“Beautifying” public spaces, increasing State heritage and stimulating the work of artists. These were the aims, in 1949 – at the height of the post-war Reconstruction – of Law 717/49 (more commonly known as the “2% Law”) which calls for the insertion of works of art in new buildings [in the measure of 2% of the construction budget].
The regulation – despite often being poorly applied – remains in force and, over the course of the years has produced some excellent results, such as the recent examples at the Law Courts in Venice, home to works by Botto e Bruno and in Pescara, which hosts works by Enzo Cucchi, Sandro Chia and Michelangelo Pistoletto.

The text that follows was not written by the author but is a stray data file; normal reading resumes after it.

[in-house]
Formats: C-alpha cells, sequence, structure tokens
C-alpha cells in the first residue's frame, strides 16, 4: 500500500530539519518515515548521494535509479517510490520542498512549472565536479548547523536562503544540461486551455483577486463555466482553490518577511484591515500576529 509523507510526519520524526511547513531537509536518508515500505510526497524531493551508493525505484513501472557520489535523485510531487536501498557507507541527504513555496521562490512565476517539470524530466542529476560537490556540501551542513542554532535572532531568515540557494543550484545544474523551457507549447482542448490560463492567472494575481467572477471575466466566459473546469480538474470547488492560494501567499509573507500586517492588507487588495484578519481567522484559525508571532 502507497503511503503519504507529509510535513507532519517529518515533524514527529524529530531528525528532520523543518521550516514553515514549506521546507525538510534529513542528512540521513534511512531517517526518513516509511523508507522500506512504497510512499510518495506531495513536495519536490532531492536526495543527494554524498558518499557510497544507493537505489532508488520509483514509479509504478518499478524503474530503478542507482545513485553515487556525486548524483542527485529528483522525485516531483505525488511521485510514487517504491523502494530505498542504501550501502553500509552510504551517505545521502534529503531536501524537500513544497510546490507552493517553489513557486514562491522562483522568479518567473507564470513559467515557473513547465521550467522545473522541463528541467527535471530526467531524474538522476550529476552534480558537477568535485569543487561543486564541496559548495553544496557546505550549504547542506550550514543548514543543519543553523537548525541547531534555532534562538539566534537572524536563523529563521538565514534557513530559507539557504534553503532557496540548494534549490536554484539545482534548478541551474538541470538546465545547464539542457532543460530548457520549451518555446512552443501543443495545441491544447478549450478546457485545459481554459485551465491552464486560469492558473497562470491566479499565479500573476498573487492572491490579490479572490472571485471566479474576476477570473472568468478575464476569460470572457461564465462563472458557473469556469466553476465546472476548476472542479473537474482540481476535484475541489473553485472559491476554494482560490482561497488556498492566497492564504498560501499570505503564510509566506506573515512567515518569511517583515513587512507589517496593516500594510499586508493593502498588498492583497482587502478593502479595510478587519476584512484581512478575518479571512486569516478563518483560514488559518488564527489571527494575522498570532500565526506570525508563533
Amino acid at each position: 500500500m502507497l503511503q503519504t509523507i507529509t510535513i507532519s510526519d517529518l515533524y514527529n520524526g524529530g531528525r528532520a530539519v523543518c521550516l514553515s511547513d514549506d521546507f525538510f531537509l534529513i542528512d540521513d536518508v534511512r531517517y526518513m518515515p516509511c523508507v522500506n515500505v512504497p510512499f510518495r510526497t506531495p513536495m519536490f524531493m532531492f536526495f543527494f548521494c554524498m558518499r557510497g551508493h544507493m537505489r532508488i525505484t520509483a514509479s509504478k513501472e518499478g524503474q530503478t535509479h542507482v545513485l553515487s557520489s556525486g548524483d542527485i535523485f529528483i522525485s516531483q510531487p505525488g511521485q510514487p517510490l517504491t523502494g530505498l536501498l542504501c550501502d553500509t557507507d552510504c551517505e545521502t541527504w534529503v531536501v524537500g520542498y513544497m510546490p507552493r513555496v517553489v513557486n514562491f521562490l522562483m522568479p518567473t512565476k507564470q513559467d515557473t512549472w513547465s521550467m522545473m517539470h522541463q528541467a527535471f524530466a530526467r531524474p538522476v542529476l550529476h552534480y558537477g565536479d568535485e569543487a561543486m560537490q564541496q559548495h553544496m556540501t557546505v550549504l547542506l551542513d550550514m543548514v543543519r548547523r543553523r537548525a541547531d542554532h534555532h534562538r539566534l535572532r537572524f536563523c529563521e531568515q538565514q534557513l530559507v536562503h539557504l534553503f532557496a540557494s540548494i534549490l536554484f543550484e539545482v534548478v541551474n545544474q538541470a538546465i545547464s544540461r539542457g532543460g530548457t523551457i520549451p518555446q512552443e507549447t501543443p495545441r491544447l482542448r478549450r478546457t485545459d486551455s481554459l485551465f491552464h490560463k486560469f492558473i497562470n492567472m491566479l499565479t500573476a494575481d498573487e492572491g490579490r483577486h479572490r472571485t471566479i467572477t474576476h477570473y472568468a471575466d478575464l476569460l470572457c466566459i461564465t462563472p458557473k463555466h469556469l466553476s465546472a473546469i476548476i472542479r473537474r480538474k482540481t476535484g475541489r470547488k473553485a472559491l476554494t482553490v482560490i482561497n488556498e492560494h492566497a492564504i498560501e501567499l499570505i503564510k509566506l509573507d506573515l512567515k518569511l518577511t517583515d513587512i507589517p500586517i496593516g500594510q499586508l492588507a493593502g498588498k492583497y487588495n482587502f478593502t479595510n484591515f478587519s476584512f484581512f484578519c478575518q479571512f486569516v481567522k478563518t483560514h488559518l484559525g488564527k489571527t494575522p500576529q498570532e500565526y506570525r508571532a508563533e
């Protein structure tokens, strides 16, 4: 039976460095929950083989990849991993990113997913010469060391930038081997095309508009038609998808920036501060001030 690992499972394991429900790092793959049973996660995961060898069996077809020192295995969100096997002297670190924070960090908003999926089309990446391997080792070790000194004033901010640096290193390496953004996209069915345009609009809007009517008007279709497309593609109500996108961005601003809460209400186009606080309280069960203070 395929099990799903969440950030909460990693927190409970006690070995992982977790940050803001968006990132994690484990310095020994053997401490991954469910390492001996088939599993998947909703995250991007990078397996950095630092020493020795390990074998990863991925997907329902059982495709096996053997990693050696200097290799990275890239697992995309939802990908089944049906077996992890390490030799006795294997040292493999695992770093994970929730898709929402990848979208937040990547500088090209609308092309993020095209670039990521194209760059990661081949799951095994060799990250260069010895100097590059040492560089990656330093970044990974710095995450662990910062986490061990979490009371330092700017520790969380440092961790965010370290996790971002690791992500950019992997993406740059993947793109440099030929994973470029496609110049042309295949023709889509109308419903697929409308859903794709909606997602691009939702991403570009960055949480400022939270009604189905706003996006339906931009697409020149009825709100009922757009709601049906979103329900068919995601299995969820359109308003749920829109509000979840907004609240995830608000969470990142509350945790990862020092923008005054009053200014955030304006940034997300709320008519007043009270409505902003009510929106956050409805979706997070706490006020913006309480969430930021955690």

In November 2015, the DGAAP – institutionally responsible for ensuring this Law is applied and monitoring its results – initiated a research project to identify all of the public works realised across Italy since 1949 thanks to the 2% Law.
The research involves the creation of a map accompanied by historic-bibliographic material, images and georeferenced data accessible via a web platform.
The project is slated for conclusion by the end of 2017.